The Battlefield Rediscovered – a case of Mistaken Identity. (The tongue in cheek version)

Syston & District’s recent talk from John Whitehead was on finding the true location of the Bosworth Battlefield. We thought we all knew where it was, but it wasn’t…
“So they found it then?”
“Yeah, mind you it took ‘em a while”.
“Why’s that?”
“They was looking in the wrong place.”
“Why’s that?”
“Well, Richard III was rotting away in Pontefract Castle with not so much as a Pontefract Cake for company. Richard III was the 13th of 15 children so his mother didn’t have time for bingo or U3A so she packed him off ‘Up North’ to learn to be a Knight. In those days they still had evening classes.
Years later, when Richard had mastered Knightly things, the day of the punch up with Henry Tudor arrived; Richard had an army of 12,000 hefty lads, cannons, archers, the whole lot – he was up for it.
Henry had never lost a battle so Richard tried to pull a fast one and attacked Henry with a few of his mates but it didn’t work. They were rumbled and got a good slap for their troubles. It wasn’t one of Richard’s better days, he got his comeuppance – all he’d wanted was a horse – and Henry got the bragging rights.”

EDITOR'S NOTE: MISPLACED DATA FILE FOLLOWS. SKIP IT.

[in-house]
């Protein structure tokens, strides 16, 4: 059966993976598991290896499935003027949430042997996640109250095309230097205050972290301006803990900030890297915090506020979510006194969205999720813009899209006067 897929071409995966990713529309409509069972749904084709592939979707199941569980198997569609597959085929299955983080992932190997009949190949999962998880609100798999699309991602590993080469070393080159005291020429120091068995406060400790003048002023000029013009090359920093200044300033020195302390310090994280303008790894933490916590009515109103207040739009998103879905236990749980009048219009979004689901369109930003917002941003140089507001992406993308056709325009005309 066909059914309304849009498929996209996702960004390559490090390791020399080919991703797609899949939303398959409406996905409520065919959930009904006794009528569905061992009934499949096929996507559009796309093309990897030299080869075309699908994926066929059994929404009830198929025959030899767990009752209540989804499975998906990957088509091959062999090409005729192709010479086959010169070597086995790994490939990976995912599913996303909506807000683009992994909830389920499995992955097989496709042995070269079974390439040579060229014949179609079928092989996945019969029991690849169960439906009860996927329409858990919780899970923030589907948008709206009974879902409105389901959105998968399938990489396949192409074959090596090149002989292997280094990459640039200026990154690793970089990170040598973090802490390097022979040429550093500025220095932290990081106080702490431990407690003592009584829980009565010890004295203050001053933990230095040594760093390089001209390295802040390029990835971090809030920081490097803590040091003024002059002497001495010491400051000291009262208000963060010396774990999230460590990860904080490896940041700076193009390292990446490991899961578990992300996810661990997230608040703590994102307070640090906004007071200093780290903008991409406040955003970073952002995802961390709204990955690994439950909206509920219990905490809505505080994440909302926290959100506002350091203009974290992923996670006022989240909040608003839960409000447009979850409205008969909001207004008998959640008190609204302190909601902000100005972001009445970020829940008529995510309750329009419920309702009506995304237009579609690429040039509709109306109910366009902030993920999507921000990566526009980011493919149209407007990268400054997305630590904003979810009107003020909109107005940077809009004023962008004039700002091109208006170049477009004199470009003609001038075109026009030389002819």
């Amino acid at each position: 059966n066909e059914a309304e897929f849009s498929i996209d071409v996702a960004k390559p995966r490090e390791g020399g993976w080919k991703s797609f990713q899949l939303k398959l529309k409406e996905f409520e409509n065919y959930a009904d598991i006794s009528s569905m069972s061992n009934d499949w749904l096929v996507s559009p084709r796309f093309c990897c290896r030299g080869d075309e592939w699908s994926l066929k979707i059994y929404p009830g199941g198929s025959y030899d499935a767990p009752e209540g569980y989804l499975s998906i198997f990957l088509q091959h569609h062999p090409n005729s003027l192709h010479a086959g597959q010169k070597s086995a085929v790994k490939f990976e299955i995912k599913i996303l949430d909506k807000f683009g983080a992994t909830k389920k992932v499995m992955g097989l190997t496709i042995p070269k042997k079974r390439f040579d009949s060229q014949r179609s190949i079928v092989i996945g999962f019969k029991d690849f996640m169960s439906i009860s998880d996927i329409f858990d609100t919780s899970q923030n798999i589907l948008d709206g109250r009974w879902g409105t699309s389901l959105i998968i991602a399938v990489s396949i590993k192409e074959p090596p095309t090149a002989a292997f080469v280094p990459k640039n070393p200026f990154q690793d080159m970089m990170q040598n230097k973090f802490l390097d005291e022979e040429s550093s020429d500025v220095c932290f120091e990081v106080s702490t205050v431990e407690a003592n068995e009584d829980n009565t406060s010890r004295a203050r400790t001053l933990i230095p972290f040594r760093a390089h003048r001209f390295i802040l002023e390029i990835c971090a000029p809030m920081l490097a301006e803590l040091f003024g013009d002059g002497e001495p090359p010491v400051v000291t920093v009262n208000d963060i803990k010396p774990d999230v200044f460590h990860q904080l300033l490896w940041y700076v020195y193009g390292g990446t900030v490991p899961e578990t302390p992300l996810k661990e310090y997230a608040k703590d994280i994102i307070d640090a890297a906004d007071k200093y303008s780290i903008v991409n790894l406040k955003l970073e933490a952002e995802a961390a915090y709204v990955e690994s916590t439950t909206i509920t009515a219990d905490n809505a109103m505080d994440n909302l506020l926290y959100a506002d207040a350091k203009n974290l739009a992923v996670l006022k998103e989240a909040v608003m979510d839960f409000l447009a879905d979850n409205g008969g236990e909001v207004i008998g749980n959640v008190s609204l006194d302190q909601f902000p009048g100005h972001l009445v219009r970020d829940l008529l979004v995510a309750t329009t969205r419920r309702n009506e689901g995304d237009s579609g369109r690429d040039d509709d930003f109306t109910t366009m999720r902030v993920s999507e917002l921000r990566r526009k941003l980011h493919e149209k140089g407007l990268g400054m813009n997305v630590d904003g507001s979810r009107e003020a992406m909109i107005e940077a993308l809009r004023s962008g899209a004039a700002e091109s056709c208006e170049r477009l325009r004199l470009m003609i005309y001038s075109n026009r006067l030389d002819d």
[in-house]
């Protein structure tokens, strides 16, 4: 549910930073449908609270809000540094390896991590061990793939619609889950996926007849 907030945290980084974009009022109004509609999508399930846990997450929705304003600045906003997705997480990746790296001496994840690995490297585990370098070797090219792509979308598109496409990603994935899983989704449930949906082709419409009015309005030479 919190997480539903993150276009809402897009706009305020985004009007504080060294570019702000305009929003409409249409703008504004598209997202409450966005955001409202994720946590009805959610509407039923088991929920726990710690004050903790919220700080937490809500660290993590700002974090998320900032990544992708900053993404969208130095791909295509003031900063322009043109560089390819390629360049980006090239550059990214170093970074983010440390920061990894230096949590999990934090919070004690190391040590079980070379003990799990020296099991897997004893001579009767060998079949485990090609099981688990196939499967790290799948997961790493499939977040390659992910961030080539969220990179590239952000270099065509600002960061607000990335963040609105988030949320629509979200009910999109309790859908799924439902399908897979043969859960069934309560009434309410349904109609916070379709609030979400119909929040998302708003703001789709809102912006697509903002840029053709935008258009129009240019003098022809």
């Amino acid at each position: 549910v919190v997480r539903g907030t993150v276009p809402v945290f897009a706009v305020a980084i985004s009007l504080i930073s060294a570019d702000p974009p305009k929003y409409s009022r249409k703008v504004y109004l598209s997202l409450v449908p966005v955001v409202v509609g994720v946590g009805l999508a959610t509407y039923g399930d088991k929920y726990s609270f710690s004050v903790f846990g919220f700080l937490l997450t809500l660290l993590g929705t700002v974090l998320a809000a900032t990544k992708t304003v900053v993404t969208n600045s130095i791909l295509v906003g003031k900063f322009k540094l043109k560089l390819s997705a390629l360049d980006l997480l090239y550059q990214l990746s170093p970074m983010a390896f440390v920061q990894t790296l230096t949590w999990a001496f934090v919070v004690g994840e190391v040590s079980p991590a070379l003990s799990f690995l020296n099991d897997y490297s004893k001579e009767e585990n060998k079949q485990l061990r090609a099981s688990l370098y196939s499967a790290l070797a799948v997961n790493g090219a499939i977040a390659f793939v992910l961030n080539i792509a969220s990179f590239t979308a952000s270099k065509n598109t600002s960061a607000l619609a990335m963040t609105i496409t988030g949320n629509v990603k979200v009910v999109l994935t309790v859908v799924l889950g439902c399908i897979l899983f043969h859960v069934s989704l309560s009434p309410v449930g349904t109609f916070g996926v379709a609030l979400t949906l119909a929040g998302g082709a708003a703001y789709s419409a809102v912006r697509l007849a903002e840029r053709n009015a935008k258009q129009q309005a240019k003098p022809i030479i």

“What’s this to do with looking in the wrong place?”.
“I was building up to that. It’s like this. The first map makers couldn’t read, write, couldn’t draw for toffee, didn’t know right from left; later map makers didn’t help – they put a river and dates in the wrong places and, well – calamity with confusing consequences!
For years they thought the battle was where the wise County Council, when it had deep pockets, put the Visitors’ Centre at Ambion Hill.
Then in 2004 the County Council, after lots of disagreements between experts, got academics, archaeologists, historians, and volunteers together. They worked over three winters, they pulled all the records together, searched over a wide area of land, excavated, metal detected, and eventually found loads of buried artefacts. Bits of battle leftover. 34 cannonballs, two miles from the original site, and belt buckles, brooches, bits of arrows and such like. They proved that the true site of the battle is on private land near Dadlington.”
“So it’s all down to the wrong maps?”
“That’s right”.
“So, are they goin’ to move the Visitors’ Centre?”
“Don’t be daft……”.
(All historical inaccuracies are the responsibility of the writer, with apologies to the U3A British History group, and Richard III Societies the world over…!)
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